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Preparation for Trial, Parts I, II and III

NCJ Number
A Connelly; D Webb; G Nash
Date Published
0 pages
Trial attorneys should maintain organized, meticulous records of all case materials. These will be helpful when corroborating evidence, preparing witnesses, and in other trial procedures.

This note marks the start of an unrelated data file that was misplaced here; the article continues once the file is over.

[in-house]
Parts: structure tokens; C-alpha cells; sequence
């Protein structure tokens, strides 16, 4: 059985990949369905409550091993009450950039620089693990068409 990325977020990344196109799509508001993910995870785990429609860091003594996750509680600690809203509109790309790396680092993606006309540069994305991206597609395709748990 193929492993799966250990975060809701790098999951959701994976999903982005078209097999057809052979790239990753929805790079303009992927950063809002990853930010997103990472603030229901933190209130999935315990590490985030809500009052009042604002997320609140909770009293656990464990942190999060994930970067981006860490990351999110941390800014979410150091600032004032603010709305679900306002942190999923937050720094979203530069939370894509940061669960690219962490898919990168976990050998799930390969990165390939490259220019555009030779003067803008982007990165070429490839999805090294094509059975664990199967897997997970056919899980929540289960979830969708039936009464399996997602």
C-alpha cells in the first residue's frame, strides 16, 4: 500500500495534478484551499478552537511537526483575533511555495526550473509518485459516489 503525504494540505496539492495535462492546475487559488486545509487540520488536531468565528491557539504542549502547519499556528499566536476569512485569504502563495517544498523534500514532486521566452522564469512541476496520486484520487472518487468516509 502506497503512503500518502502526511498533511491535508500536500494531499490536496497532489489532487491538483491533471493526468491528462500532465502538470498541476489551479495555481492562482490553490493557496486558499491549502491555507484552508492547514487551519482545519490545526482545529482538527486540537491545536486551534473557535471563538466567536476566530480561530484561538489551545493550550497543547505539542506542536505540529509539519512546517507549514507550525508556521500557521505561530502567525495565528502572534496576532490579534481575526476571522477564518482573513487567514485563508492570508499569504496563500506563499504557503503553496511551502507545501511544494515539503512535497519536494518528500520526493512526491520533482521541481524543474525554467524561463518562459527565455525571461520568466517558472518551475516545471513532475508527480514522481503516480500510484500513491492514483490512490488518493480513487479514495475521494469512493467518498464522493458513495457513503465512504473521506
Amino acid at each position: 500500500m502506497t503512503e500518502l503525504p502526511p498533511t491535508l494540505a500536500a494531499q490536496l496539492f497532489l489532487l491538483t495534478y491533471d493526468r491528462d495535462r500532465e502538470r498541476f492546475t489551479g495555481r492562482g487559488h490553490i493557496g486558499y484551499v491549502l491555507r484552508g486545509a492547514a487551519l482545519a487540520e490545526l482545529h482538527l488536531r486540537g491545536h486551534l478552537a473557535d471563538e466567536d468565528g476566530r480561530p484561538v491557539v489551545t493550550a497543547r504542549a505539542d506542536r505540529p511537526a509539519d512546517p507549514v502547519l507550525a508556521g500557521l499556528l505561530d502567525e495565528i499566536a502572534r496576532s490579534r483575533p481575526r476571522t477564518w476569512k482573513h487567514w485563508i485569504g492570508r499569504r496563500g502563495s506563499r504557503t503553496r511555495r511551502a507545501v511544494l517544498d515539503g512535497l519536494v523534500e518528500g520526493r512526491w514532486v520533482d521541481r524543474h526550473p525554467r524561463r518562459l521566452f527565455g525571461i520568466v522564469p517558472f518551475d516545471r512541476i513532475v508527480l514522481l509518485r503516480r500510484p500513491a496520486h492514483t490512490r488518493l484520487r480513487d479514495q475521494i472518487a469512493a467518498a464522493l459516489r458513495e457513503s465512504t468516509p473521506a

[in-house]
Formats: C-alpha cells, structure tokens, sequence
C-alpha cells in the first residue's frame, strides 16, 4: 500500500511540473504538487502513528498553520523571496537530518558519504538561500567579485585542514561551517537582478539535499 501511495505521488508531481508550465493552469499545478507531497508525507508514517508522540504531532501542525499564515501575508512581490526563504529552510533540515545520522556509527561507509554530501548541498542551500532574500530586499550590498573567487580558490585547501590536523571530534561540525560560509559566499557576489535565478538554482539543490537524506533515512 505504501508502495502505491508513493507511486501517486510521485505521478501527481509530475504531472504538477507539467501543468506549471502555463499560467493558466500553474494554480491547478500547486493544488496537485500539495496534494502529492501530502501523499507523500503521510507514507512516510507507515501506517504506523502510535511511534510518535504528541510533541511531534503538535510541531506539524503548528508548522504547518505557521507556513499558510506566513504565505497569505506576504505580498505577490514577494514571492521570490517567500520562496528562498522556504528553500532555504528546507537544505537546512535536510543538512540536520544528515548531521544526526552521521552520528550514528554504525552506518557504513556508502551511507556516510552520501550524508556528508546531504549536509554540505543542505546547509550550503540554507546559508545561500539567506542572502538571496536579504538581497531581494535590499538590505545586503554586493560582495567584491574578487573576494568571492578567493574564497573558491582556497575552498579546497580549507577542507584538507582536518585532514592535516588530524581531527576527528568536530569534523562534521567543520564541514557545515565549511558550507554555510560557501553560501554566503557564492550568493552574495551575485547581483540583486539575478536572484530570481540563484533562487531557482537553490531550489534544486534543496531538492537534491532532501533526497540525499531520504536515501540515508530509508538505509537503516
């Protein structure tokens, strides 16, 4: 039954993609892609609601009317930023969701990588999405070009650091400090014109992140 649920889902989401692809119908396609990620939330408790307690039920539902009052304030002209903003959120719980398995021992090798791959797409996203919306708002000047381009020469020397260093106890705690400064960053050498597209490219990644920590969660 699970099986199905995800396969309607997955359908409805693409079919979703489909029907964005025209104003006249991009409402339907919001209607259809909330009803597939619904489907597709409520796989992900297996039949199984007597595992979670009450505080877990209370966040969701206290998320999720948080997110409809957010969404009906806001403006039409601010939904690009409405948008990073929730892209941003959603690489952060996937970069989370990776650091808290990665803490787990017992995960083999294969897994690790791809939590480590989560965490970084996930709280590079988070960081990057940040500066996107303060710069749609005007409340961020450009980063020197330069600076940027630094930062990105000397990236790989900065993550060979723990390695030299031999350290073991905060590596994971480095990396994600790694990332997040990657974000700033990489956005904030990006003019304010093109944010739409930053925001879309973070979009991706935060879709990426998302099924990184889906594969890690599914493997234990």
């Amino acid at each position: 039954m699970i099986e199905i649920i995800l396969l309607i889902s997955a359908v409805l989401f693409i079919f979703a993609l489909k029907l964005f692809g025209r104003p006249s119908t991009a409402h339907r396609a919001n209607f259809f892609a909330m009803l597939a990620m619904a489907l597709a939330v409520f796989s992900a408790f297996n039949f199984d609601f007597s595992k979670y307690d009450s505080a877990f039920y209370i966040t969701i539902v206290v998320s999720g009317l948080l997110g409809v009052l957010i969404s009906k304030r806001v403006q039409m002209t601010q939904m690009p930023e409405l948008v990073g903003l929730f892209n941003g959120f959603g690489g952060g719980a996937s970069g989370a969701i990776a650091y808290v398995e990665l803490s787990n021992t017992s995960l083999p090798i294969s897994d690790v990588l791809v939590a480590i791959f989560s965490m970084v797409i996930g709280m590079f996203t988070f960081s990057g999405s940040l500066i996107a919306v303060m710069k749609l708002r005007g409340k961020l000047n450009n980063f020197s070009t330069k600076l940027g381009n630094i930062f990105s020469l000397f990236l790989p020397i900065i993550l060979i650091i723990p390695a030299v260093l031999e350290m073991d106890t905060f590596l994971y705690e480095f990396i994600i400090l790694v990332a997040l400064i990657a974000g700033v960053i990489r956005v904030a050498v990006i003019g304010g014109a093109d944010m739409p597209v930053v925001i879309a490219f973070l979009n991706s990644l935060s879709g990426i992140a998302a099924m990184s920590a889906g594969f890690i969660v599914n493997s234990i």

Trial attorneys must be on top of all details to assure their credibility and professional competence. Having organized records is the only means of accessing pertinent documents and information at a moment's notice. There should be no loose papers; the case file should be logically organized and maintained up to date on all transactions, including verbal ones. The trial book should begin with a detailed statement of the facts of the case. This will provide an overview of the issues, point out problem areas, and constitute the substance of both the opening and closing statements. Special care must be taken to cross-index witness and exhibit lists and present all evidence in complex litigation cases. The lawyer must obtain documentation of all potentially significant details, supplement agents' reports with corroborative information, obtain fingerprint and handwriting exemplars ahead of time, and research relevant case references. Agents' and secretaries' organizational skills must be honed to assist these endeavors. Cases likely to end in plea bargaining should be identified before case preparation progresses too far. Witness preparation can take many meetings and should include mock cross-examination; materials for refreshing recollection must be ready. While it is not improper to talk to a witness before trial, it should not be done once cross-examination begins. The prosecuting attorney should keep checklists of all points at which a defendant's rights must be indicated by the court to prevent subsequent appeal on an improper verdict. Speakers are three trial attorneys.